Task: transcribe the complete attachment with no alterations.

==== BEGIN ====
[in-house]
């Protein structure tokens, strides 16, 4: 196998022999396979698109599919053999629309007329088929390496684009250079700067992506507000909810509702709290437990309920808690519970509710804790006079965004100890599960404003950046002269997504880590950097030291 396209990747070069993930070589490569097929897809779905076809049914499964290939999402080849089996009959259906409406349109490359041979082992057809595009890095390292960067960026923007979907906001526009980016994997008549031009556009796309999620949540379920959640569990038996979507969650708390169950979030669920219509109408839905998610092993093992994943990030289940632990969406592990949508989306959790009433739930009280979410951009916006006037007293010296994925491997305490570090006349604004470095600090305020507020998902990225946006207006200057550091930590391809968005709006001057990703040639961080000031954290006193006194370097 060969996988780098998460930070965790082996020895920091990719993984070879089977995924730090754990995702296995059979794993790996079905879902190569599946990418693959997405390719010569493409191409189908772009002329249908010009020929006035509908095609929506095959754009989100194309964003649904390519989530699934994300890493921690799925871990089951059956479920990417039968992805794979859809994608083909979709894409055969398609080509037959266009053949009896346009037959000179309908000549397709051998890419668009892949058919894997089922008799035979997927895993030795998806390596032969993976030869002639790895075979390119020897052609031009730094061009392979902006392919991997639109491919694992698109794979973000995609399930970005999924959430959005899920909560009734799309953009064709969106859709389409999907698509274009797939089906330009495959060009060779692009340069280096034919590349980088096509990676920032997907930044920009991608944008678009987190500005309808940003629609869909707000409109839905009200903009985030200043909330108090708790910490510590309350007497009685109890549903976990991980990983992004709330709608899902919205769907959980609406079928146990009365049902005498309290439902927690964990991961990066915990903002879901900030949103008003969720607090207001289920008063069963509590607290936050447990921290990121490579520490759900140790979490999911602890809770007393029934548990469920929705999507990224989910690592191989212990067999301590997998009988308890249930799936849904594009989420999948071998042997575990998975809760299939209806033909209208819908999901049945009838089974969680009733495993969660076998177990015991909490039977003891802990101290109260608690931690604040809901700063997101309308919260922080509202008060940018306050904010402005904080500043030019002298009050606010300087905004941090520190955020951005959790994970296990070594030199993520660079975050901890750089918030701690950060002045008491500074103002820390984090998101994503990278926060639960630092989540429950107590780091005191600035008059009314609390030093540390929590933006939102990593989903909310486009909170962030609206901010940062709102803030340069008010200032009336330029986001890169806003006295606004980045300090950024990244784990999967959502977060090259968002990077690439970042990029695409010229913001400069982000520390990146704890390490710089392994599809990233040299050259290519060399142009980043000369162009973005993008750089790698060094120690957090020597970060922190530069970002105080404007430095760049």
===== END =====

[in-house]
């Protein structure tokens, strides 16, 4: 196998022999396979698109599919053999629309007329088929390496684009250079700067992506507000909810509702709290437990309920808690519970509710804790006079965004100890599960404003950046002269997504880590950097030291 396209990747070069993930070589490569097929897809779905076809049914499964290939999402080849089996009959259906409406349109490359041979082992057809595009890095390292960067960026923007979907906001526009980016994997008549031009556009796309999620949540379920959640569990038996979507969650708390169950979030669920219509109408839905998610092993093992994943990030289940632990969406592990949508989306959790009433739930009280979410951009916006006037007293010296994925491997305490570090006349604004470095600090305020507020998902990225946006207006200057550091930590391809968005709006001057990703040639961080000031954290006193006194370097 060969996988780098998460930070965790082996020895920091990719993984070879089977995924730090754990995702296995059979794993790996079905879902190569599946990418693959997405390719010569493409191409189908772009002329249908010009020929006035509908095609929506095959754009989100194309964003649904390519989530699934994300890493921690799925871990089951059956479920990417039968992805794979859809994608083909979709894409055969398609080509037959266009053949009896346009037959000179309908000549397709051998890419668009892949058919894997089922008799035979997927895993030795998806390596032969993976030869002639790895075979390119020897052609031009730094061009392979902006392919991997639109491919694992698109794979973000995609399930970005999924959430959005899920909560009734799309953009064709969106859709389409999907698509274009797939089906330009495959060009060779692009340069280096034919590349980088096509990676920032997907930044920009991608944008678009987190500005309808940003629609869909707000409109839905009200903009985030200043909330108090708790910490510590309350007497009685109890549903976990991980990983992004709330709608899902919205769907959980609406079928146990009365049902005498309290439902927690964990991961990066915990903002879901900030949103008003969720607090207001289920008063069963509590607290936050447990921290990121490579520490759900140790979490999911602890809770007393029934548990469920929705999507990224989910690592191989212990067999301590997998009988308890249930799936849904594009989420999948071998042997575990998975809760299939209806033909209208819908999901049945009838089974969680009733495993969660076998177990015991909490039977003891802990101290109260608690931690604040809901700063997101309308919260922080509202008060940018306050904010402005904080500043030019002298009050606010300087905004941090520190955020951005959790994970296990070594030199993520660079975050901890750089918030701690950060002045008491500074103002820390984090998101994503990278926060639960630092989540429950107590780091005191600035008059009314609390030093540390929590933006939102990593989903909310486009909170962030609206901010940062709102803030340069008010200032009336330029986001890169806003006295606004980045300090950024990244784990999967959502977060090259968002990077690439970042990029695409010229913001400069982000520390990146704890390490710089392994599809990233040299050259290519060399142009980043000369162009973005993008750089790698060094120690957090020597970060922190530069970002105080404007430095760049």